There is nothing more difficult than watching those we care about endure pain – Especially the pain that comes from unexpected tragedy. We may feel confused or unsure how to best help and support those we care about. A recent tragedy brought this fact home for me. In May of 2007, my ex sister in-law/best friend’s husband passed away. They had been having problems in their six-year marriage and had separated in April. Her father, having been ill for some time, suddenly passed away in New York. She flew to New York for the funeral and to be with her family, and returned two weeks later. Early the next morning I went to her daughter’s home, where she was staying during the separation, to tell her that her husband was gone.
Her daughter had called me in the middle of the night to tell me the news, and asked me to come over to give her mother the news when she awoke in the morning, as she didn’t have the heart or strength to do it herself. Needless to say, with her father having just passed away, she wasn’t getting much sleep so we decided to allow her the rest she desperately needed and would give her the terrible news in the morning.
My friend, Vi, was previously married to my brother and had two daughters together. Despite their divorce, she and I remain very close friends to the point of being “sisters”. She and my brother married when I was only fourteen years old, and she became the sister I never had.
Two friends of Vi and her daughter, Reece, made plans to come over to visit. These two friends, Gay and Denny, were also mother/daughter, and we’d all known each other for many years. Conflict in our personalities prevented me from establishing much of a closeness with them myself; However, I was asked to call them to verify if they were coming over to visit and determine an appropriate time.
Speaking with Gay on the phone, it became immediately apparent that she and her adult daughter were coming over to visit, but with a pre-set agenda. Gay told me that she and Denny would be arriving in about an hour, and that “there’s been enough crying, and when we get there we’re going to have a party”. Gay continued to say that it’s what “our people” do. (Gay and Denny are black, Vi is from Puerto-Rico, her now-deceased husband was black, and her daughter, my niece Reece, is white/puerto rican).
I’m not an expert but, common sense and sensitivity tells me that you don’t go to a grieving family’s home with a pre-set agenda of what will or won’t take place while there. While on the phone with Gay, I mentioned that Vi and Reece were not in the state of mind for a party at this time, that they were suffering a tragic loss and needed care and understanding from family and friends. I kindly suggested to Gay that whatever would take place should be decided by Vi and Reece, but Gay either didn’t grasp what I was saying or she simply didn’t care to.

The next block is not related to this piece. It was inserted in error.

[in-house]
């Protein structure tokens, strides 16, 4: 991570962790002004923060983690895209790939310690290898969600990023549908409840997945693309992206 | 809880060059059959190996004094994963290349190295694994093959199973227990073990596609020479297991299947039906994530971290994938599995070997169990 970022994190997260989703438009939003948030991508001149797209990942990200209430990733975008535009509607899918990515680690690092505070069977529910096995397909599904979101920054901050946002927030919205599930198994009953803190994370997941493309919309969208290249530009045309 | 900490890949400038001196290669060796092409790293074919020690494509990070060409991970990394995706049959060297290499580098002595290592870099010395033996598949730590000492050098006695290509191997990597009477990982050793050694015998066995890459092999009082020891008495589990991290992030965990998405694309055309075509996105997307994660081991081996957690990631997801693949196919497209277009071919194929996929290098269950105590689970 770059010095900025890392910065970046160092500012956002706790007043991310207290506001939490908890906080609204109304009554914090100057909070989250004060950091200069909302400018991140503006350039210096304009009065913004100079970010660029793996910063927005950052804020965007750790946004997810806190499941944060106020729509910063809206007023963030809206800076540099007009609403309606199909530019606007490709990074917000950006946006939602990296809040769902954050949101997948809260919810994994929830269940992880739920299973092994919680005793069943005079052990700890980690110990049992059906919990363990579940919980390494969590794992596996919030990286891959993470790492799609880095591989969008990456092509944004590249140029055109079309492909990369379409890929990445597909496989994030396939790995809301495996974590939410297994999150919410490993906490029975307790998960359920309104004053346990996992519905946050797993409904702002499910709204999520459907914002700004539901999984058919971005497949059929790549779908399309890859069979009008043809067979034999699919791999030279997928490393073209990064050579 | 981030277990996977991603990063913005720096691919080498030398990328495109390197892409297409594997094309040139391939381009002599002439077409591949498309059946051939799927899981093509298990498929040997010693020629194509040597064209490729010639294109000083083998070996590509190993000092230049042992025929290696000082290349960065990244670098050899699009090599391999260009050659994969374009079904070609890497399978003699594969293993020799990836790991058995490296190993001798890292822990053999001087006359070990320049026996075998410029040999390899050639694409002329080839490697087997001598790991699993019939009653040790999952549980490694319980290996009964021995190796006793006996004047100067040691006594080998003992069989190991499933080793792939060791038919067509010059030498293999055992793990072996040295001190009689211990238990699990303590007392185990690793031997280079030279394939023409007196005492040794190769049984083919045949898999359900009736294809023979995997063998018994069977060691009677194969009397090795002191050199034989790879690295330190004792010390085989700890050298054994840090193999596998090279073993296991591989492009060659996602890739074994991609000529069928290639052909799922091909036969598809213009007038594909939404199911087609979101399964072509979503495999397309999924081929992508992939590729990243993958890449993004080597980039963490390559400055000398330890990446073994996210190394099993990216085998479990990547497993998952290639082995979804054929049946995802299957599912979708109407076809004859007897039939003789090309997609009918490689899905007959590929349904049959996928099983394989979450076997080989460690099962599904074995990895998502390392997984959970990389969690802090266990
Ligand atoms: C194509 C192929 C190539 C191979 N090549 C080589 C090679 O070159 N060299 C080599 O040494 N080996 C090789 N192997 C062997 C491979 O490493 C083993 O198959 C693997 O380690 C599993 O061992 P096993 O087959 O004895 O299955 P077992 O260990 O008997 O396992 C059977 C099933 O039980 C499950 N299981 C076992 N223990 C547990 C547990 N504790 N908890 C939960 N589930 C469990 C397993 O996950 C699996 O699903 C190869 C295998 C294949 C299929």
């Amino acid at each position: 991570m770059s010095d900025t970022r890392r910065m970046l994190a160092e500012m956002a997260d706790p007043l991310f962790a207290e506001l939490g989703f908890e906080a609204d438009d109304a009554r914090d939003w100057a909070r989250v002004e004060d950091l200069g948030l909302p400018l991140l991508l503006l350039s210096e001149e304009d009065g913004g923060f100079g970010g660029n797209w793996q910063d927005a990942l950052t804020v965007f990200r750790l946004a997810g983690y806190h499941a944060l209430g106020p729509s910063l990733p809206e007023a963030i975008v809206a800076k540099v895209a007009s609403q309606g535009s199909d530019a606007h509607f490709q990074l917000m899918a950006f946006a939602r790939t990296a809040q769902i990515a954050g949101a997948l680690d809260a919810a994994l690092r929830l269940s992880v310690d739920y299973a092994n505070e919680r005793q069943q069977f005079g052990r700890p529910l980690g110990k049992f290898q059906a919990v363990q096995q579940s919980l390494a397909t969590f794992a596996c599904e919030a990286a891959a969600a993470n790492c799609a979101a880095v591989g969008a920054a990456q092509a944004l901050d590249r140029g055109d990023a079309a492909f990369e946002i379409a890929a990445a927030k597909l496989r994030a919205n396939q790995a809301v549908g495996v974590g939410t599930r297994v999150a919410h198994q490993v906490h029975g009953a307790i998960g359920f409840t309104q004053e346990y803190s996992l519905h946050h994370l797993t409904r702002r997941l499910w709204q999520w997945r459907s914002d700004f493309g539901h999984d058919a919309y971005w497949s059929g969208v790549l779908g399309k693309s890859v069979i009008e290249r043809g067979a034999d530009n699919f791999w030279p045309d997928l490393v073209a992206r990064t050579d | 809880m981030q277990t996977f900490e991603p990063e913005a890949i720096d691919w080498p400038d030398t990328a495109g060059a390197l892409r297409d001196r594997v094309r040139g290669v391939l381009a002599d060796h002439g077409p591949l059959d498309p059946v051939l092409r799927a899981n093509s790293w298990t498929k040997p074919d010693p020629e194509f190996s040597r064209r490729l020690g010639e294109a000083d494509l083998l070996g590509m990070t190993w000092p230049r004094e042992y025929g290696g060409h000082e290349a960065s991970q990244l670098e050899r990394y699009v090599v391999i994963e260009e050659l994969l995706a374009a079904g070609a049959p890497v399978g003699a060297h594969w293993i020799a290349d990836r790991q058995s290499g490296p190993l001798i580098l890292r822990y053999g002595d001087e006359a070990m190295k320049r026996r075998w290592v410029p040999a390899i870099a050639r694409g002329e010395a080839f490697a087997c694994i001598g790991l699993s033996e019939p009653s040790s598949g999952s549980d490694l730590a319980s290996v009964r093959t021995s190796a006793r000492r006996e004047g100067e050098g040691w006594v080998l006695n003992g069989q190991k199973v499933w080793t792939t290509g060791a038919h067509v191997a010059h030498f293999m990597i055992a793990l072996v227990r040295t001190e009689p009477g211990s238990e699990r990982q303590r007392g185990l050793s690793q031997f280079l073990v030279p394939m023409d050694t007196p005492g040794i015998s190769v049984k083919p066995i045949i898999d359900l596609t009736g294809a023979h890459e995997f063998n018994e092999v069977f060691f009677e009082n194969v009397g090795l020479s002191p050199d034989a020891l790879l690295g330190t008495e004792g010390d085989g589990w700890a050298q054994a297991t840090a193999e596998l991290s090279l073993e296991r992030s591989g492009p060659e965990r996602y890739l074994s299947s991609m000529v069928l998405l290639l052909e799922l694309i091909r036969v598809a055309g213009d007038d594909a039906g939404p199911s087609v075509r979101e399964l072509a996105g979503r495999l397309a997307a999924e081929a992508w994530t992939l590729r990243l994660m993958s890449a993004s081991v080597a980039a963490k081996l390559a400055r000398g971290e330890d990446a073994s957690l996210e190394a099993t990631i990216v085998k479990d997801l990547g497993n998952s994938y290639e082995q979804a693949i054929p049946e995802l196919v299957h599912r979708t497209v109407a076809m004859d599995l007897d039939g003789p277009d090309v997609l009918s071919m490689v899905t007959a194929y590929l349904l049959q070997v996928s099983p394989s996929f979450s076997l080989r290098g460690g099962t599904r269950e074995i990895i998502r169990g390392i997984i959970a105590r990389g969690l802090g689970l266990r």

The evening was a disaster. Gay made a fool of herself prancing around, dancing to her self-made music on a toy bongo drum, making up stupid rhymes in an attempt to make Vi and Reece laugh. Neither was in the mood to laugh, but for awhile put up a good front to appease Gay and Denny. The evening wore on and Vi made a discreet exit from the noise by saying she was tired and going to bed. That was a vain attempt to suggest everyone go home, or at least that Gay and Denny go home. Gay eventually laid down on the couch saying she was going to spend the night there and Denny would pick her up in the morning.
With Vi out of ear-shot, attempting to rest in her room, Reece began to let her emotions flow about the loss of her step-father. Until that moment, she’d been holding it in to be supportive and strong for her mother. Now she felt she could release some words and emotions without fear of adding to her mother’s stress. She began to express various thoughts and feelings, while I sat next to her rubbing her back and holding her hand. As is commonly known, grief has varying stages, and each person experiences those stages differently. All anyone can do is listen and empathize. There are no right or wrong answers in dealing with these type situations, and those we love and care for must trust that we will not criticize or judge them while they vent.
Reece made several attempts to get her thoughts out in the form of words mixed with tears, but was repeatedly interrupted by Denny and/or Gay saying Reece was wrong. I raised my hand in the air to suggest they allow Reece to speak without interruption. After several more attempts, Reece finally gave up and sighed heavily. Denny commented to Reece that she was only trying to help, and Reece replied that they haven’t even allowed her to get anything out that she’s trying to say. Denny didn’t take too kindly to this, and abruptly stood up announcing to her mother that they were leaving. Swiftly they put their shoes on and walked out the door slamming it behind them, but only after making the statement that “This is the difference between Our people and Your people”. Oh. So the evening was to be all about THEM, rather than being there for Vi and Reece for comfort sake.
The added punch to this story is that Gay and Denny, supposedly “friends” for over twenty years, did not attend the funeral service, nor have they called or been heard from since that night of “partying”. Since that night, Vi and Reece have recounted this story to several people, of all races, and every person has said they are appalled by what occurred that night. Those of the black race were shocked and appalled that Gay and Denny would represent themselves in this way, as if the spokespersons for the entire black race, in how black people as a whole deal with death and mourning. Given their attitude and behavior that night and since then, personally I don’t believe Vi and Reece are missing much from these two “friends”. Gay and Denny have clearly shown their true colors, what they are made of, and this does not describe true friendship.